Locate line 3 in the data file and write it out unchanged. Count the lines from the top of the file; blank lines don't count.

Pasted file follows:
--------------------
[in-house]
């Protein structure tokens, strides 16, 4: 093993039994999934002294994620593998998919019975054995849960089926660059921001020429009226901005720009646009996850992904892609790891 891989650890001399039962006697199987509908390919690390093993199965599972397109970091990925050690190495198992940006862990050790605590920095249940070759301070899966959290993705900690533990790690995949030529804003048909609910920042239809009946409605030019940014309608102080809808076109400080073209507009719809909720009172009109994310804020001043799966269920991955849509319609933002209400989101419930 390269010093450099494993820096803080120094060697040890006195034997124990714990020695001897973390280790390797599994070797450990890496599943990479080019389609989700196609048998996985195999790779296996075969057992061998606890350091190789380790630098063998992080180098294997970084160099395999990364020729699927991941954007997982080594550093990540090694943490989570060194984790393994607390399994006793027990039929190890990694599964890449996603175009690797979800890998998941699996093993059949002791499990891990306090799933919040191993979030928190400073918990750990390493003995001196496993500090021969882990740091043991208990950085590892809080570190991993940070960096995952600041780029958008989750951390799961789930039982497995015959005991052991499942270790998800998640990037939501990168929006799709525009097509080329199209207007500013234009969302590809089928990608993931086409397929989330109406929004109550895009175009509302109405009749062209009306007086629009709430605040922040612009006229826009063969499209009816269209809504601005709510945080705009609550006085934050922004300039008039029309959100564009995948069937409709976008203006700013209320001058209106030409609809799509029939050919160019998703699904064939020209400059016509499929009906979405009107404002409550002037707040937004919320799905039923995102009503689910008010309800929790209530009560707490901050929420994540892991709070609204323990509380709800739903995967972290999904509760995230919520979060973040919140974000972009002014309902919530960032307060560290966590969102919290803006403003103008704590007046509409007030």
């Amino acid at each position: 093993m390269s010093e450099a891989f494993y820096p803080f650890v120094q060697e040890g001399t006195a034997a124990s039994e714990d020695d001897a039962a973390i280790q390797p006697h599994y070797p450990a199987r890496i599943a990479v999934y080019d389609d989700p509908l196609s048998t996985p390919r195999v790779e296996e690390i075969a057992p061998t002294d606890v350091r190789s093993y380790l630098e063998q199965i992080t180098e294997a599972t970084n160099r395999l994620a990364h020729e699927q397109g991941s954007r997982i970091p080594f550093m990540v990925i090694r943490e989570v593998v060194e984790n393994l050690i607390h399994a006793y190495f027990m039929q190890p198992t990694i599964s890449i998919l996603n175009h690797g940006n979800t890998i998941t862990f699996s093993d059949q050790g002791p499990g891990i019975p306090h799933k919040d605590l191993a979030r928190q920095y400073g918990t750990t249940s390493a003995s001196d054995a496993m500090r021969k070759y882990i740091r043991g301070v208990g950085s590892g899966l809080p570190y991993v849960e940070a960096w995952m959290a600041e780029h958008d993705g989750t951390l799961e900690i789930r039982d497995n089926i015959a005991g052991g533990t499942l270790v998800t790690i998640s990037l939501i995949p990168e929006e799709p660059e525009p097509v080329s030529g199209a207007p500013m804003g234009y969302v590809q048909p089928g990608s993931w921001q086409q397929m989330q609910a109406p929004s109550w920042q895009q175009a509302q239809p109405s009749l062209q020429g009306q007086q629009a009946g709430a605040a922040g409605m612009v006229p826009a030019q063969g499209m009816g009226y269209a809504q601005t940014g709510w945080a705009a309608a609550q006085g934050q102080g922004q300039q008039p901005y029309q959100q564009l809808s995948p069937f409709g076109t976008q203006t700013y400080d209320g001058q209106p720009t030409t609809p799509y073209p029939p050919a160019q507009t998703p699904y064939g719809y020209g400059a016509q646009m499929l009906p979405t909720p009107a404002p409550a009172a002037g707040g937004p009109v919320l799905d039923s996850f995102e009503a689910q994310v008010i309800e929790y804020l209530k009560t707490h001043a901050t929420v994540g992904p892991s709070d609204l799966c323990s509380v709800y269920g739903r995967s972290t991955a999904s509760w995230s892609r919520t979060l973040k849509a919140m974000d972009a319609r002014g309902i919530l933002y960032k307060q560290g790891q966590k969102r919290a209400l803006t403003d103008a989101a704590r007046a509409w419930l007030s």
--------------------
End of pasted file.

């Amino acid at each position: 093993m390269s010093e450099a891989f494993y820096p803080f650890v120094q060697e040890g001399t006195a034997a124990s039994e714990d020695d001897a039962a973390i280790q390797p006697h599994y070797p450990a199987r890496i599943a990479v999934y080019d389609d989700p509908l196609s048998t996985p390919r195999v790779e296996e690390i075969a057992p061998t002294d606890v350091r190789s093993y380790l630098e063998q199965i992080t180098e294997a599972t970084n160099r395999l994620a990364h020729e699927q397109g991941s954007r997982i970091p080594f550093m990540v990925i090694r943490e989570v593998v060194e984790n393994l050690i607390h399994a006793y190495f027990m039929q190890p198992t990694i599964s890449i998919l996603n175009h690797g940006n979800t890998i998941t862990f699996s093993d059949q050790g002791p499990g891990i019975p306090h799933k919040d605590l191993a979030r928190q920095y400073g918990t750990t249940s390493a003995s001196d054995a496993m500090r021969k070759y882990i740091r043991g301070v208990g950085s590892g899966l809080p570190y991993v849960e940070a960096w995952m959290a600041e780029h958008d993705g989750t951390l799961e900690i789930r039982d497995n089926i015959a005991g052991g533990t499942l270790v998800t790690i998640s990037l939501i995949p990168e929006e799709p660059e525009p097509v080329s030529g199209a207007p500013m804003g234009y969302v590809q048909p089928g990608s993931w921001q086409q397929m989330q609910a109406p929004s109550w920042q895009q175009a509302q239809p109405s009749l062209q020429g009306q007086q629009a009946g709430a605040a922040g409605m612009v006229p826009a030019q063969g499209m009816g009226y269209a809504q601005t940014g709510w945080a705009a309608a609550q006085g934050q102080g922004q300039q008039p901005y029309q959100q564009l809808s995948p069937f409709g076109t976008q203006t700013y400080d209320g001058q209106p720009t030409t609809p799509y073209p029939p050919a160019q507009t998703p699904y064939g719809y020209g400059a016509q646009m499929l009906p979405t909720p009107a404002p409550a009172a002037g707040g937004p009109v919320l799905d039923s996850f995102e009503a689910q994310v008010i309800e929790y804020l209530k009560t707490h001043a901050t929420v994540g992904p892991s709070d609204l799966c323990s509380v709800y269920g739903r995967s972290t991955a999904s509760w995230s892609r919520t979060l973040k849509a919140m974000d972009a319609r002014g309902i919530l933002y960032k307060q560290g790891q966590k969102r919290a209400l803006t403003d103008a989101a704590r007046a509409w419930l007030s």